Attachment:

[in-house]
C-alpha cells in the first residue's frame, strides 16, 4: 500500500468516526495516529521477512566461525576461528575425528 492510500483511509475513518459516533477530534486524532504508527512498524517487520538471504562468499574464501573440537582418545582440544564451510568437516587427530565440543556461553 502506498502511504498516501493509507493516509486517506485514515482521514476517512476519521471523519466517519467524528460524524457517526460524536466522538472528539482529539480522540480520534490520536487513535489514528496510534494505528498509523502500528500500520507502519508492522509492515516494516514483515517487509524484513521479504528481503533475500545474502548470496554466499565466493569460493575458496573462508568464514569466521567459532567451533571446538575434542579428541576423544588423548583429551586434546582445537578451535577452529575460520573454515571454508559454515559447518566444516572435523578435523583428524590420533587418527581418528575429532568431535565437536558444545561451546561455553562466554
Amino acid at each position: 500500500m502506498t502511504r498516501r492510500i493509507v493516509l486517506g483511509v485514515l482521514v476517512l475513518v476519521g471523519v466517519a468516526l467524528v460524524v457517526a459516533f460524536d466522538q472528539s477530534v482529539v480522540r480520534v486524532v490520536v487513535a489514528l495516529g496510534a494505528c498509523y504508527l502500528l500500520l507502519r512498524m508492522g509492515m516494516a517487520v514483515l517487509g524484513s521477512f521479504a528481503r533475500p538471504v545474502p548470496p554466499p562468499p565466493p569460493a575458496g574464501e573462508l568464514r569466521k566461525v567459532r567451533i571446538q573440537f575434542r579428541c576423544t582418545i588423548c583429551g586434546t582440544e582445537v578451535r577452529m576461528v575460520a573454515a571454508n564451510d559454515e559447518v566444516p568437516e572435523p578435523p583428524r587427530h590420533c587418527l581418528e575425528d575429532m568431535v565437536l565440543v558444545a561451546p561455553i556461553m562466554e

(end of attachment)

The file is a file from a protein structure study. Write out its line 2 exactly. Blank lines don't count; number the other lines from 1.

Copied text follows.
C-alpha cells in the first residue's frame, strides 16, 4: 500500500468516526495516529521477512566461525576461528575425528 492510500483511509475513518459516533477530534486524532504508527512498524517487520538471504562468499574464501573440537582418545582440544564451510568437516587427530565440543556461553 502506498502511504498516501493509507493516509486517506485514515482521514476517512476519521471523519466517519467524528460524524457517526460524536466522538472528539482529539480522540480520534490520536487513535489514528496510534494505528498509523502500528500500520507502519508492522509492515516494516514483515517487509524484513521479504528481503533475500545474502548470496554466499565466493569460493575458496573462508568464514569466521567459532567451533571446538575434542579428541576423544588423548583429551586434546582445537578451535577452529575460520573454515571454508559454515559447518566444516572435523578435523583428524590420533587418527581418528575429532568431535565437536558444545561451546561455553562466554